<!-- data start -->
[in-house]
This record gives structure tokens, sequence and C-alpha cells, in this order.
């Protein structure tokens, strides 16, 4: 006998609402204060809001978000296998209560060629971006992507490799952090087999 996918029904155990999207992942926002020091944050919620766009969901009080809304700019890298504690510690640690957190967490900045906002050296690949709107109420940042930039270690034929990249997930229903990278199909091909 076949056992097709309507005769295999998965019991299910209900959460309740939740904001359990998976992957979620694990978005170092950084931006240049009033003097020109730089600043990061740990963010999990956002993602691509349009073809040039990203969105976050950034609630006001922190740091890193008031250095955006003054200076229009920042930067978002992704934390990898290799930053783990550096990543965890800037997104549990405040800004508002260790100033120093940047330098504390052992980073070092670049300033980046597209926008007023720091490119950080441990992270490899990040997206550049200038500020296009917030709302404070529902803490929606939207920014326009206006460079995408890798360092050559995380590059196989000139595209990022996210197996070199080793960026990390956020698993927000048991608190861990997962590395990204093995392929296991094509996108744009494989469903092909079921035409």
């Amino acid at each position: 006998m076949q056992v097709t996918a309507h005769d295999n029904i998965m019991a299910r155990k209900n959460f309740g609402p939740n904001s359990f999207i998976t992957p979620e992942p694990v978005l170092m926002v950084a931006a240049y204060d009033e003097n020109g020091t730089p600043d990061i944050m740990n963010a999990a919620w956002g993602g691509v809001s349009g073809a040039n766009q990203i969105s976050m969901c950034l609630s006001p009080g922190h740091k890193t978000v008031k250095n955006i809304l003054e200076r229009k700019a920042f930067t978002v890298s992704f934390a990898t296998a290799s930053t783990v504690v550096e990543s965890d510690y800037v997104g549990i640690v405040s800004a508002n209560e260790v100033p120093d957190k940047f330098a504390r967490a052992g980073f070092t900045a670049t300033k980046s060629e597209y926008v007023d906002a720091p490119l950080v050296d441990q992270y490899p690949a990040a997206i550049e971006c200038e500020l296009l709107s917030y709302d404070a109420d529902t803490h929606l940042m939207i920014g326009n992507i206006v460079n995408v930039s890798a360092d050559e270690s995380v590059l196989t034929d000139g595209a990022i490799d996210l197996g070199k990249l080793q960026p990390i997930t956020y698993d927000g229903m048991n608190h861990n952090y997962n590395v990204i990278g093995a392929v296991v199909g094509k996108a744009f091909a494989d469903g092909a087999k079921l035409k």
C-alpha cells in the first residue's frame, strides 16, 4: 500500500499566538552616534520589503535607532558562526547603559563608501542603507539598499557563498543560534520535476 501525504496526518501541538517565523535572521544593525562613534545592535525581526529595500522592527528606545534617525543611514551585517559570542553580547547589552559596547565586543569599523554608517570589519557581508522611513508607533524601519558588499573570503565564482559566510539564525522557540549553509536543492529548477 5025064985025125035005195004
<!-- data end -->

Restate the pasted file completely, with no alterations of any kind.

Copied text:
[in-house]
This record gives structure tokens, sequence and C-alpha cells, in this order.
């Protein structure tokens, strides 16, 4: 006998609402204060809001978000296998209560060629971006992507490799952090087999 996918029904155990999207992942926002020091944050919620766009969901009080809304700019890298504690510690640690957190967490900045906002050296690949709107109420940042930039270690034929990249997930229903990278199909091909 076949056992097709309507005769295999998965019991299910209900959460309740939740904001359990998976992957979620694990978005170092950084931006240049009033003097020109730089600043990061740990963010999990956002993602691509349009073809040039990203969105976050950034609630006001922190740091890193008031250095955006003054200076229009920042930067978002992704934390990898290799930053783990550096990543965890800037997104549990405040800004508002260790100033120093940047330098504390052992980073070092670049300033980046597209926008007023720091490119950080441990992270490899990040997206550049200038500020296009917030709302404070529902803490929606939207920014326009206006460079995408890798360092050559995380590059196989000139595209990022996210197996070199080793960026990390956020698993927000048991608190861990997962590395990204093995392929296991094509996108744009494989469903092909079921035409």
């Amino acid at each position: 006998m076949q056992v097709t996918a309507h005769d295999n029904i998965m019991a299910r155990k209900n959460f309740g609402p939740n904001s359990f999207i998976t992957p979620e992942p694990v978005l170092m926002v950084a931006a240049y204060d009033e003097n020109g020091t730089p600043d990061i944050m740990n963010a999990a919620w956002g993602g691509v809001s349009g073809a040039n766009q990203i969105s976050m969901c950034l609630s006001p009080g922190h740091k890193t978000v008031k250095n955006i809304l003054e200076r229009k700019a920042f930067t978002v890298s992704f934390a990898t296998a290799s930053t783990v504690v550096e990543s965890d510690y800037v997104g549990i640690v405040s800004a508002n209560e260790v100033p120093d957190k940047f330098a504390r967490a052992g980073f070092t900045a670049t300033k980046s060629e597209y926008v007023d906002a720091p490119l950080v050296d441990q992270y490899p690949a990040a997206i550049e971006c200038e500020l296009l709107s917030y709302d404070a109420d529902t803490h929606l940042m939207i920014g326009n992507i206006v460079n995408v930039s890798a360092d050559e270690s995380v590059l196989t034929d000139g595209a990022i490799d996210l197996g070199k990249l080793q960026p990390i997930t956020y698993d927000g229903m048991n608190h861990n952090y997962n590395v990204i990278g093995a392929v296991v199909g094509k996108a744009f091909a494989d469903g092909a087999k079921l035409k």
C-alpha cells in the first residue's frame, strides 16, 4: 500500500499566538552616534520589503535607532558562526547603559563608501542603507539598499557563498543560534520535476 501525504496526518501541538517565523535572521544593525562613534545592535525581526529595500522592527528606545534617525543611514551585517559570542553580547547589552559596547565586543569599523554608517570589519557581508522611513508607533524601519558588499573570503565564482559566510539564525522557540549553509536543492529548477 5025064985025125035005195004